As seen over the last couple of years the journalism industry has been in a state of chaos. From the depletion of staffs, declining numbers of subscribers, newspapers going bankrupt and a decline in ad revenue, which acts as the number one source of income.
Over the past 2 years the ad revenue in the media is down 23 percent. Another concerning fact is of all of the journalists working in 2001, 20 percent of them are no longer working in the business. (http://www.stateofthemedia.org/2009/index.htm)
The question is how is the media going to overcome this tragic downfall. The answer lies in the World Wide Web. The amount of Americans going online for their news is up 19 percent over the past two years. (http://www.stateofthemedia.org/2009/index.htm) This is positive news for the industry but leaves the door wide open. It is clear that for the media industry to survive they must come up with and adopt a plan of successfully making a profit online. With more and more readers going online to obtain their news this needs to be the focus.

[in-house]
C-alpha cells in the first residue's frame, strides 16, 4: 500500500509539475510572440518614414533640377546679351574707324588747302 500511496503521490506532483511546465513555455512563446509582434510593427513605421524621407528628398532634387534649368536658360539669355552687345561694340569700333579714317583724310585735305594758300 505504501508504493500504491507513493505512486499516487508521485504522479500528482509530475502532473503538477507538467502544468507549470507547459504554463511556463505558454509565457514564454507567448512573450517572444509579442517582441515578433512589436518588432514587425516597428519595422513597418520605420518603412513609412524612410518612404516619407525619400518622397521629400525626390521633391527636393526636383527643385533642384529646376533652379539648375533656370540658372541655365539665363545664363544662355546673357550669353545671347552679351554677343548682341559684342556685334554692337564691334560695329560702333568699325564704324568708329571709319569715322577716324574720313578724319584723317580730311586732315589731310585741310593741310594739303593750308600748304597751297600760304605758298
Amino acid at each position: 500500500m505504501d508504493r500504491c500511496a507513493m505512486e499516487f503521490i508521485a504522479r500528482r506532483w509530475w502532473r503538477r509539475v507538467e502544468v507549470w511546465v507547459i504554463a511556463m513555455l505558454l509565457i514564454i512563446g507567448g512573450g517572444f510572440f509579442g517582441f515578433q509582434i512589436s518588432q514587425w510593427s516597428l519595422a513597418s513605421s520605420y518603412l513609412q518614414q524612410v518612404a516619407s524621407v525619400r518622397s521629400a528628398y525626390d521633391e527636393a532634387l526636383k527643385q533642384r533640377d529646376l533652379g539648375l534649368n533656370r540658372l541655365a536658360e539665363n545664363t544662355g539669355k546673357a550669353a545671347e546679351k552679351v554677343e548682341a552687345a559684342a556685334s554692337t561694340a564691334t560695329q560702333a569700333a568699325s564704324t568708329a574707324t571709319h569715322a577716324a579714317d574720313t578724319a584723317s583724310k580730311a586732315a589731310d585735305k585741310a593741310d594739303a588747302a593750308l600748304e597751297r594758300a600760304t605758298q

I think that there will always be newspaper and broadcast news whether it is local or cable. There is no doubt in my mind that these industries will survive. But I think for both of them it is important to establish profitable online content. If a method can be constructed to turn a profit off of online content, it will be the difference maker in the industry.
With the online battle waging, the news media is taking on a new beast. They are taking on a more educated younger class that is relying on the Internet for news. From news sites to social networks, the younger working generation that is the future audience for media companies is whom they are trying to attract. As a member of this generation, I can say I do rely heavily on the Internet for my news. I would have to say that if I had to pay to read the news on the sites that I currently get my news from, I probably would. If a person has a preference about their news and it is important they will pay.
The future of journalism relies on a solution to the Internet crisis. Until a resolution is drafted and adopted, the issues and struggles of media outlets will continue into the near future. Although I am not a subscriber I grew up with the paper at the breakfast table every morning and still have the experience when I am home at my parents house. There is nothing like have the paper in your hands at the breakfast table. Never will a computer be able to imitate this feeling and enjoyment in the morning.
Long live the paper and good investigative journalism, both in print and broadcast!